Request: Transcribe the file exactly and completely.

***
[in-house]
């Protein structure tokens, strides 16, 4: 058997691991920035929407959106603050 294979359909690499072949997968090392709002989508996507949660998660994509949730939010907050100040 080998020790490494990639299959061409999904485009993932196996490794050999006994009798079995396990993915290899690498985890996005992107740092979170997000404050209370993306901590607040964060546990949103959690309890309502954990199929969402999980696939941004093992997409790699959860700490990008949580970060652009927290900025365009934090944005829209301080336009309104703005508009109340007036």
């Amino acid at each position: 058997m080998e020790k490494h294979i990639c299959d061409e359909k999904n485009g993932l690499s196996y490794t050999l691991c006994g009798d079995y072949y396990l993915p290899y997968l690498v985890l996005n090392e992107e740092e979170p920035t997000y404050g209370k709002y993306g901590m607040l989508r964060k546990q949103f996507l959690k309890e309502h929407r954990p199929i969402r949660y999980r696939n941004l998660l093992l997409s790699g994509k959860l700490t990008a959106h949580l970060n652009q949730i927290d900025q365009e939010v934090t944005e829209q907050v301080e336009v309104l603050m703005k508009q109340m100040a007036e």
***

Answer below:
[in-house]
């Protein structure tokens, strides 16, 4: 058997691991920035929407959106603050 294979359909690499072949997968090392709002989508996507949660998660994509949730939010907050100040 080998020790490494990639299959061409999904485009993932196996490794050999006994009798079995396990993915290899690498985890996005992107740092979170997000404050209370993306901590607040964060546990949103959690309890309502954990199929969402999980696939941004093992997409790699959860700490990008949580970060652009927290900025365009934090944005829209301080336009309104703005508009109340007036």
């Amino acid at each position: 058997m080998e020790k490494h294979i990639c299959d061409e359909k999904n485009g993932l690499s196996y490794t050999l691991c006994g009798d079995y072949y396990l993915p290899y997968l690498v985890l996005n090392e992107e740092e979170p920035t997000y404050g209370k709002y993306g901590m607040l989508r964060k546990q949103f996507l959690k309890e309502h929407r954990p199929i969402r949660y999980r696939n941004l998660l093992l997409s790699g994509k959860l700490t990008a959106h949580l970060n652009q949730i927290d900025q365009e939010v934090t944005e829209q907050v301080e336009v309104l603050m703005k508009q109340m100040a007036e």